Cruzar Conjugations: Preterite & Command

Instructor: Raychelle Heath

Raychelle has a BA in Spanish and an MFA in Writing. She has studied in Puerto Rico and currently lives in Mexico. She has taught Spanish in various settings.

Anyone who has ever gone for a walk has had to cross a street or two. The verb 'to cross' in Spanish is ''cruzar.'' This lesson will show you how to conjugate ''cruzar'' in the preterite tense.

Where Do We Cross?

One of the first things we learn as children is how to cross the street. When we cross, there are certain rules we must follow to be safe. The verb 'to cross' in Spanish is cruzar (kru-SAR). This lesson will show you how to conjugate cruzar in the preterite tense. You will also learn how to conjugate cruzar in the command form.

Let's get started!

Cruzar in the Preterite Tense

Verbs in the preterite tense show actions that happen in the short term past. The verb cruzar is almost completely regular in the preterite tense but has a -z to -c spelling shift for the pronoun yo.

VERB: cruzar (kru-SAR) to cross

Preterite Tense Pronunciation Translation
yo crucé kru-SAY I crossed
cruzaste kru-SAH-stay You (informal) crossed
él, ella,
cruzó kru-SOH He, she, you (formal) crossed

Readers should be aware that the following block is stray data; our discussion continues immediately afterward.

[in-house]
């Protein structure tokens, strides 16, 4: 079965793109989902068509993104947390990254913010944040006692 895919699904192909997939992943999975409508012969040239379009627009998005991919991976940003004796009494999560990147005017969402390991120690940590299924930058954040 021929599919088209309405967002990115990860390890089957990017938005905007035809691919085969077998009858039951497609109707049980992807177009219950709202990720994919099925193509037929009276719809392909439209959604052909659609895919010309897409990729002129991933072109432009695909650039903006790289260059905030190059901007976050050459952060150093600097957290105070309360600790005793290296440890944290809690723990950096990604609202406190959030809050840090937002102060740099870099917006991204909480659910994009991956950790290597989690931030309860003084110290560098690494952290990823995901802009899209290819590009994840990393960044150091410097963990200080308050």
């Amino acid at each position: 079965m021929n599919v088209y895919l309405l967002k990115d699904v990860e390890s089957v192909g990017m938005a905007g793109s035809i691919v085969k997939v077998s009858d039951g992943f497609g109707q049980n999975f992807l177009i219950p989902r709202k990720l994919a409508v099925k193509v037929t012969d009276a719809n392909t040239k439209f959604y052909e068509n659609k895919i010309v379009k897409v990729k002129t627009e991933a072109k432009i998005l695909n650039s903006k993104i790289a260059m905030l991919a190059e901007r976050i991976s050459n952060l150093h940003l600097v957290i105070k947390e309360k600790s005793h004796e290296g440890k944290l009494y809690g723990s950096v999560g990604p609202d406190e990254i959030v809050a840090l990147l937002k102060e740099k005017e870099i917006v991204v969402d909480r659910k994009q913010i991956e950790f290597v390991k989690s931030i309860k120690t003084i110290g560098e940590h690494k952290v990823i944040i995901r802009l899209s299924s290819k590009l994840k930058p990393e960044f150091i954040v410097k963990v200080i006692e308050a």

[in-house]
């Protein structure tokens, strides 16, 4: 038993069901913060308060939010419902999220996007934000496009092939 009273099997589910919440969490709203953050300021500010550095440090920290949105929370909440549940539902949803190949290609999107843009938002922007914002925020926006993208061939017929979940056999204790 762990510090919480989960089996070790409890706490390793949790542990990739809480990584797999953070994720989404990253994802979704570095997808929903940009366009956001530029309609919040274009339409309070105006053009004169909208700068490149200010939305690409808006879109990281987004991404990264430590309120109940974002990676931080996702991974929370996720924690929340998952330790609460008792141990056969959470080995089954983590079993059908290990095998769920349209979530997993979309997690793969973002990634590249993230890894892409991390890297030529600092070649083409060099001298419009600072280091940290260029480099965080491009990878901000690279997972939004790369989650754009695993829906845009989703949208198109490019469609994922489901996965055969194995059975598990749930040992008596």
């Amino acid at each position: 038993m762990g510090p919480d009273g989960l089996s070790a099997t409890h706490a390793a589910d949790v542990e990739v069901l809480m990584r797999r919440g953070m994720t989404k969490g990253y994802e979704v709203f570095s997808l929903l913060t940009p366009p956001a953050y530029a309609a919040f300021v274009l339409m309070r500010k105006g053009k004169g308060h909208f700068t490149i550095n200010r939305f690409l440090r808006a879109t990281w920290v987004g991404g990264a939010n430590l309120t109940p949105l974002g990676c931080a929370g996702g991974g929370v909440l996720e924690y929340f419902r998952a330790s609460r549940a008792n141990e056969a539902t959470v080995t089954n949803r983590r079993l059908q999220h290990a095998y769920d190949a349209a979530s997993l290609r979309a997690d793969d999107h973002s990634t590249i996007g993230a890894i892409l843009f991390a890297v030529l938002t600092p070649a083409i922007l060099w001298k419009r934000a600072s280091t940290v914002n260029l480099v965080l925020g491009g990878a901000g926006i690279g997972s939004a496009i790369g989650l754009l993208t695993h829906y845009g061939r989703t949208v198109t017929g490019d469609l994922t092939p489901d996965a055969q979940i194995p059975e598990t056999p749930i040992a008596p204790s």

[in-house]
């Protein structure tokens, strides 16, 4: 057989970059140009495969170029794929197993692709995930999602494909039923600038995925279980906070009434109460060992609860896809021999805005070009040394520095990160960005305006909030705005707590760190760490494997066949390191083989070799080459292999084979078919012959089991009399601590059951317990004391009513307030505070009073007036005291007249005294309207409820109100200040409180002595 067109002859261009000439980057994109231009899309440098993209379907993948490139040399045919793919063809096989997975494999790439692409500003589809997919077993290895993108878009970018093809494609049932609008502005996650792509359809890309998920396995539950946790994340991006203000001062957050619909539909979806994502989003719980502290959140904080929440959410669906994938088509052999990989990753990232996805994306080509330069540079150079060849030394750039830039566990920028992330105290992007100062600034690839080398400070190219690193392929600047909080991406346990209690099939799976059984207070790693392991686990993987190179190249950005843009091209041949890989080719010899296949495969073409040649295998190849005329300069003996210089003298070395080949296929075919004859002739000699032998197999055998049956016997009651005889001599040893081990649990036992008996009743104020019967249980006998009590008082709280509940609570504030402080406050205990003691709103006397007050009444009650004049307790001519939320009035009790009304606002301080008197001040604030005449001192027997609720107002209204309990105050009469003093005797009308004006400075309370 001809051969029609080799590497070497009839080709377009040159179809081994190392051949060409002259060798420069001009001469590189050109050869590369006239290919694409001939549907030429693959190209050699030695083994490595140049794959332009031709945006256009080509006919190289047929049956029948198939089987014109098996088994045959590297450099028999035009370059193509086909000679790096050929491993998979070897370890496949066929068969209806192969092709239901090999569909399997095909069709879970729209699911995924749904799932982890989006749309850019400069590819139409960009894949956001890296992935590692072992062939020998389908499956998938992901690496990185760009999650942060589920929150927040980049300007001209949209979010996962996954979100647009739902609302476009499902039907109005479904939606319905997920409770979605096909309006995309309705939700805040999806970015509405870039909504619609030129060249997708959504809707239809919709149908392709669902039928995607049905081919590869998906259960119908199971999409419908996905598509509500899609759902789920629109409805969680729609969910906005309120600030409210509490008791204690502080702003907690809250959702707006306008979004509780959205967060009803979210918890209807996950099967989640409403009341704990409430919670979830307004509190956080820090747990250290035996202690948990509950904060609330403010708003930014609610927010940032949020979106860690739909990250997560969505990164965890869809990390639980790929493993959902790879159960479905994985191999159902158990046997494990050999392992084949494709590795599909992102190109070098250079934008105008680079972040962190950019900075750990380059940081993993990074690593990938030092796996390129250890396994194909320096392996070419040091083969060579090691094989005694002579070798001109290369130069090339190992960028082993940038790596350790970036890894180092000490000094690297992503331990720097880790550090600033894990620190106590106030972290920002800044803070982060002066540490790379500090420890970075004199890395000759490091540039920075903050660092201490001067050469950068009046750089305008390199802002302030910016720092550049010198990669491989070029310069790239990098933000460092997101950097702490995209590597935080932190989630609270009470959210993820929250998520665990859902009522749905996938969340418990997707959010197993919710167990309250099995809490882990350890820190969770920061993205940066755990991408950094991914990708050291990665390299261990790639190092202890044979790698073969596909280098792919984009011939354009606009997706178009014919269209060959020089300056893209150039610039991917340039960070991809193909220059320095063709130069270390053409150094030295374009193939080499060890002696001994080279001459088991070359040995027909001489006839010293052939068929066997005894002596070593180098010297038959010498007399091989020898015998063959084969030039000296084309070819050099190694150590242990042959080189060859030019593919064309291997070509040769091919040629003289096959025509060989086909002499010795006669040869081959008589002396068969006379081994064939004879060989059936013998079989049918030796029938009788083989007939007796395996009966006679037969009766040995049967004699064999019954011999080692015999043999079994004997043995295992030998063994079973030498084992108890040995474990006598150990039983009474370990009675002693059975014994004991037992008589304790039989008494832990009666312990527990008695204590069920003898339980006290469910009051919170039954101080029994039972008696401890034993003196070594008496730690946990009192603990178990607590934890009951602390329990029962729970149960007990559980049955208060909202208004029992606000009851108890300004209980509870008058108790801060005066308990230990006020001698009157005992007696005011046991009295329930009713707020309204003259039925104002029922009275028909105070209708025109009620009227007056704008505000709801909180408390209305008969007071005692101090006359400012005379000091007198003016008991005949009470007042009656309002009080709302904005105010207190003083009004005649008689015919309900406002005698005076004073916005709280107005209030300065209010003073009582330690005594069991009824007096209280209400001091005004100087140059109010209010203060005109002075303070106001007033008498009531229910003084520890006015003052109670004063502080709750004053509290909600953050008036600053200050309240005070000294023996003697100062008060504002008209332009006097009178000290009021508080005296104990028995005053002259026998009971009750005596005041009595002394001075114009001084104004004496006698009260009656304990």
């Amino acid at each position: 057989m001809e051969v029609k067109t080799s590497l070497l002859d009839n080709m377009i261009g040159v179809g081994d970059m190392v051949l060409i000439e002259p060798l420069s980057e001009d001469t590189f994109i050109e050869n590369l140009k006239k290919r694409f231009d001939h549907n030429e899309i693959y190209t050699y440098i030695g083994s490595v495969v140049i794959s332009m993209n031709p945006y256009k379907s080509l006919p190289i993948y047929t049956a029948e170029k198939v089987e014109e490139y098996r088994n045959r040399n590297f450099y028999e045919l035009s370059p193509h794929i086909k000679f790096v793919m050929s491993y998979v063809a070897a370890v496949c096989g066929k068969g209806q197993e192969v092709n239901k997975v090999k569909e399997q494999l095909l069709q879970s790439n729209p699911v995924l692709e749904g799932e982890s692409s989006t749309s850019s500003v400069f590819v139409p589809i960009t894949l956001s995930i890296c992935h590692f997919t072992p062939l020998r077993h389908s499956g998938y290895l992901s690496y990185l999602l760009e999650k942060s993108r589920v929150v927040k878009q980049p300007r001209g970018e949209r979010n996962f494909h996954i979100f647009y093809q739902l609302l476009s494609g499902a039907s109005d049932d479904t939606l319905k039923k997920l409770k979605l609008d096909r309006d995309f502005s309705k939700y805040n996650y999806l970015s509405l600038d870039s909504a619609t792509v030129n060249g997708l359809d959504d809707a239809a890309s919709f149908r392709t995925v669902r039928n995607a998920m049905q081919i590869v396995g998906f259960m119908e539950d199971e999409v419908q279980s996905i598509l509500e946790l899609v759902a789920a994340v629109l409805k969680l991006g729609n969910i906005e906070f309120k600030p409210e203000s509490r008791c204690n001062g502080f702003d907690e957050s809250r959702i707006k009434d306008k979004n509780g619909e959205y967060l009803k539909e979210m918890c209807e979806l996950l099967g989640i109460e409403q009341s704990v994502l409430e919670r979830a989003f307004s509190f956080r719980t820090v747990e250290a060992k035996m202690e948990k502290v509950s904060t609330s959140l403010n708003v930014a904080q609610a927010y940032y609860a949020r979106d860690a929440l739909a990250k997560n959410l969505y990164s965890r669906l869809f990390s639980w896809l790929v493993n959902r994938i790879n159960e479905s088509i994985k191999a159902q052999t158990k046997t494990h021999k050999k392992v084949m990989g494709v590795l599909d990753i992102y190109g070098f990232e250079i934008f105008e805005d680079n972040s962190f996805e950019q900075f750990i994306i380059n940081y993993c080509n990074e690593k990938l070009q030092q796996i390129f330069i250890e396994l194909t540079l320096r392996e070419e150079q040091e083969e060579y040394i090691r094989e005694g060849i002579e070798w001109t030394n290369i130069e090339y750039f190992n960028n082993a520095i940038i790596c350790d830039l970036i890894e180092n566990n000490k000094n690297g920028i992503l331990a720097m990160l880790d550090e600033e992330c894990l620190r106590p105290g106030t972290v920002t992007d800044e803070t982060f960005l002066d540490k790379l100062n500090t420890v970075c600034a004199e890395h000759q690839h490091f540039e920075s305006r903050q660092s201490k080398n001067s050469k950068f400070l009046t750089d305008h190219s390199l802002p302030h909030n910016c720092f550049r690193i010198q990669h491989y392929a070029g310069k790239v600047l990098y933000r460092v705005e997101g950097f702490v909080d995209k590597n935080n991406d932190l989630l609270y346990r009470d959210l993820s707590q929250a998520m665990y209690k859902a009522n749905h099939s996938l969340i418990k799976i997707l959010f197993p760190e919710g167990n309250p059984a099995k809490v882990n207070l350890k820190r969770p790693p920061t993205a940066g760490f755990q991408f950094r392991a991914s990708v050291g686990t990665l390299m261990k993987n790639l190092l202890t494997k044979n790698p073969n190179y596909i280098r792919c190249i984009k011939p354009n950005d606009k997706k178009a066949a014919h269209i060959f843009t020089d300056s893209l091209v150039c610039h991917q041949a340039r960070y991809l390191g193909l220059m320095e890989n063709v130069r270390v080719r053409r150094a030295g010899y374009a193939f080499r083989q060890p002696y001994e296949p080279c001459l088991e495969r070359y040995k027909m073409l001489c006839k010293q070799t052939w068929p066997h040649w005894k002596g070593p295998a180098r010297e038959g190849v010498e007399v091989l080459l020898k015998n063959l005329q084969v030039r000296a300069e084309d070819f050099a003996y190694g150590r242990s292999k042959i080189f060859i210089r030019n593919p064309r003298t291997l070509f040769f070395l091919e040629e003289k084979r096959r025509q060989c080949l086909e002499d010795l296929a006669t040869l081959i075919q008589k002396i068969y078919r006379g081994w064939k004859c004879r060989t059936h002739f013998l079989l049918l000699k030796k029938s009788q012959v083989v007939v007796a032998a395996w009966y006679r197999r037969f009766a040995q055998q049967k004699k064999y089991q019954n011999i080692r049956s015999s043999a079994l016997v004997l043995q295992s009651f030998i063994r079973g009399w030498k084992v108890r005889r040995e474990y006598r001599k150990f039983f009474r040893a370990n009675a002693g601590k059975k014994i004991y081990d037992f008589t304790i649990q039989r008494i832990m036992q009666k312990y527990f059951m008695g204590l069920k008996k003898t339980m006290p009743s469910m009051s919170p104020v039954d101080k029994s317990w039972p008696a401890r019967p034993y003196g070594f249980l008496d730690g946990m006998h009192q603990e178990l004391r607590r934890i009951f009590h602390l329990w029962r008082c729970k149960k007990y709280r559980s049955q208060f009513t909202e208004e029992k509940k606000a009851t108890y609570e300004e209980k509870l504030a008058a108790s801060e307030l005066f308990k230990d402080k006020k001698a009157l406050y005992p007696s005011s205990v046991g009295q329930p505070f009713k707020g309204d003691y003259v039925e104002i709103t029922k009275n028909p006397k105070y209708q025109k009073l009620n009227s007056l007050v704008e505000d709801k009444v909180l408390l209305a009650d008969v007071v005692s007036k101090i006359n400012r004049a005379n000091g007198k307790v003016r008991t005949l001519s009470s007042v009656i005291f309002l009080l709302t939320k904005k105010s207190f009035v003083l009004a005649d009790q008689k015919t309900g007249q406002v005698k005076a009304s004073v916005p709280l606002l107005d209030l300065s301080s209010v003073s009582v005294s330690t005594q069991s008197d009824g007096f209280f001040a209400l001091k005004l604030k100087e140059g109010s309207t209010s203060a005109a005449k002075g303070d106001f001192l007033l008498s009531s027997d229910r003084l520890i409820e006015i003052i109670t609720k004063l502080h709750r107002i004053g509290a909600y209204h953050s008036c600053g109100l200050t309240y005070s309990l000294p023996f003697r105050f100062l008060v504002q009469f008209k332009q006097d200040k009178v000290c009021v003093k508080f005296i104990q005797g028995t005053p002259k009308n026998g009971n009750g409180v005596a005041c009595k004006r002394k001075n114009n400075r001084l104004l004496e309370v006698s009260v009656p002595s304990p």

cruzamos kru-SAH-mose We crossed
cruzasteis kru-sah-STAY-ees You (plural, informal) crossed
ellos, ellas,
cruzaron kru-SAH-rone They (male, female), you (plural, informal) crossed

Examples of Cruzar in the Preterite Tense

  • Cruzamos en frente de la iglesia para llegar al mercado. (We crossed in front of the church in order to arrive at the market.)
  • Pedro cruzó los dedos antes de hacer su examen. (Pedro crossed his fingers before doing his exam.)
  • ¿Por qué cruzaste en el medio de la calle? Eso es peligroso. (Why did you cross in the middle of the street? That is dangerous.)
  • Me olvidé mi cita porque se me cruzaron los cables. (I forgot my appointment because I got mixed up.)
  • Me perdí llegando a tu casa porque crucé la calle equivocada. (I got lost arriving at your house because I crossed the wrong street.)

Translation=Why not cross over the hanging bridge?
cruzasteis el puente

Cruzar in the Command Form

The command or imperative form is used to give people orders to do things. There is no yo command because one does not command oneself. The implied subject for most commands is 'you.'

VERB: cruzar (kru-SAR) to cross

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